By the by, some of you have expressed some concern about how I described my weight-gaining project. To reassure, I’m not, in fact, eating mac and cheese for every meal (even though I made it with rice pasta and goat cheddar and milk). I have Garden of Life protein powder that I mix with almond milk, and I had about three peaches for breakfast with some scrambled eggs. Calm thyselves. Although I do plan on trying BOTH recipes that involve puréed Krispy Kreme donuts sent to me by two people that don’t know each other once I’m actually cancer-free. I’m not too worried about sugar (cancer LOVES sugar, but my theory is everything in moderation and you’ll be great, or end up with a lymphoma tumor in your chest), but those recipes just looked like dancing with fate. And I thank you for them.
Although one of my friends brought me McD fries and chicken nuggets yesterday, which was spectacular. I drew the line at a Big Mac, though, because I try to avoid red meat that has been dipped in bleach, or ammonia, or both. Which is sad because that special sauce is tasty.
5:30pm update: I drafted this email around noon. Since then, I’ve had a nap, and my oncologist dropped by. First thing out of her mouth? “I spoke to pharmacy and we’re moving your bag change to 7am. I don’t know what the hell those nurses were thinking.” Have I mentioned how much I love my oncologist? Then I took a shower. One of the best things about being bald is the ability to feel the shower really on my head and scrubbing behind my ears. My ears haven’t been scrubbed like I just scrubbed them since my grandmother used to give me baths when I was nine. Spectacular.
PS: Things I contemplated at 3am while hoping the process would take less than two hours (that did not go as hoped):
1. Do I have enough time to meditate before the horrible harpy comes back into my room with bags of drugs? (Nope.)
2. My sister never got the tinny flavor in her mouth from any of her three rounds of chemo. She was on ABVD, ICE, and most recently, BEACOPP. I’m on R-EPOCH and have only had the R, E, P, O, and H and the tinny flavor has returned. So unless my sister is a champ at managing side effects (which she is, see her website), then my tinny flavor must be caused by the R, the H, or the fact that I’m getting the EOH all at once, because she has had all of those chemo drugs at one point or another (except the R and the H) and never felt like she was licking aluminum foil. Ugh, jealous.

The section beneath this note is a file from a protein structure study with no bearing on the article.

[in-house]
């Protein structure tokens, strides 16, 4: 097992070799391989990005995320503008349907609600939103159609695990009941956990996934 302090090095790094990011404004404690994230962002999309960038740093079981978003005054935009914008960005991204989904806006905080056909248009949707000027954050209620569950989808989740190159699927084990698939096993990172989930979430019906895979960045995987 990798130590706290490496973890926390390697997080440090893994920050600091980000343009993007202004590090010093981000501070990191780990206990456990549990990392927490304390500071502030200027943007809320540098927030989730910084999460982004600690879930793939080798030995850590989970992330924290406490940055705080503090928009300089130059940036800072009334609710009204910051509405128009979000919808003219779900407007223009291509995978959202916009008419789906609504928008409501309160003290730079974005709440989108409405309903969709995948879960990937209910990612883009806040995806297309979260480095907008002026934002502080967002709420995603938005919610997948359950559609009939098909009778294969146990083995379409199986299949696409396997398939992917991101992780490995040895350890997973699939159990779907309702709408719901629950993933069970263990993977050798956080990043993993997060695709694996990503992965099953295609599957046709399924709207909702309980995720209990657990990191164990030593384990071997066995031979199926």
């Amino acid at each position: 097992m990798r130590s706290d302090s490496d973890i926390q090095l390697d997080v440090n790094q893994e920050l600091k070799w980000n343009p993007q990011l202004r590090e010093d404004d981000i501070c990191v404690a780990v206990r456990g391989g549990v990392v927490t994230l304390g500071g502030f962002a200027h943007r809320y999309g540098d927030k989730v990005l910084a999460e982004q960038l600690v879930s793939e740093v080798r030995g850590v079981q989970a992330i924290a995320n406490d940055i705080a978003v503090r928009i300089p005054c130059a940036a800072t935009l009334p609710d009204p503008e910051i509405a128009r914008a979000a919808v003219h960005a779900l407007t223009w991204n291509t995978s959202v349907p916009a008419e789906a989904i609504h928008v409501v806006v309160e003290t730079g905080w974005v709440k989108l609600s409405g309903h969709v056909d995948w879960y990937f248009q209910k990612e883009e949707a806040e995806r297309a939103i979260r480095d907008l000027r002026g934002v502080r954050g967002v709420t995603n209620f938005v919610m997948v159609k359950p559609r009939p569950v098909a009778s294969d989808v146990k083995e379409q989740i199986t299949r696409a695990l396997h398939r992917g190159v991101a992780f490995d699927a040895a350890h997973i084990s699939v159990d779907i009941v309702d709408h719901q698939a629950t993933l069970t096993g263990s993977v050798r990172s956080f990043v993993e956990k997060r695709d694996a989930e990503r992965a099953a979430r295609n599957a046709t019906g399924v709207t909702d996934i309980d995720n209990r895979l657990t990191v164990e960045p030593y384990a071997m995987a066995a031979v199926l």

3. Why in GOD’S name is my iPad taking two days to download five episodes of Suits?
4. I really hope that Michael is asleep and not just playing possum. (He was playing possum. Another hope dashed.)
5. How long can I convince my bladder that I don’t need to pee? (20 minutes.)
6. Where do I want to go that involves a passport when I can travel via plane again? (Italy, Ireland, and New Zealand, even though I’ve been to all of those places, because, honestly, this world would be a sadder place without the Italians, the Irish, and the Kiwis; East Asia; the Bahamas to see my spectacular friend Lara and her family; Manchu Picchu, but see below about lungs and cardio; Mt. Kilimanjaro, ditto; maybe I should write this down before I lose my train of thought…)
7. What do I want to do when I have cardio and lung power again? (Go for a run; fuck that, go for a fast walk; go for a hike in Durango; learn to snowboard or try those “new” parabolic skis; go camping, only if we get a new tent, though; have McNulty teach me how to shoot an AK, just for shits and giggles.)
8. What do I want to do when I get a port instead of a PICC line (google the difference)? (Take a bath, go for a swim, go to yoga, take a shower with my arm not wrapped in plastic, generally not feel like such a “cancer patient” as people stare at my bald head and wrapped arm and know exactly what I’m going through if they’ve had any personal experience with cancer…which I’ve discovered a lot of people have.)
9. I really want to start my blog. But I’m too Type-A to just start it and improve it along the way. Maybe if I were less Type-A I wouldn’t have cancer right now. Ugh. When is the nurse coming back?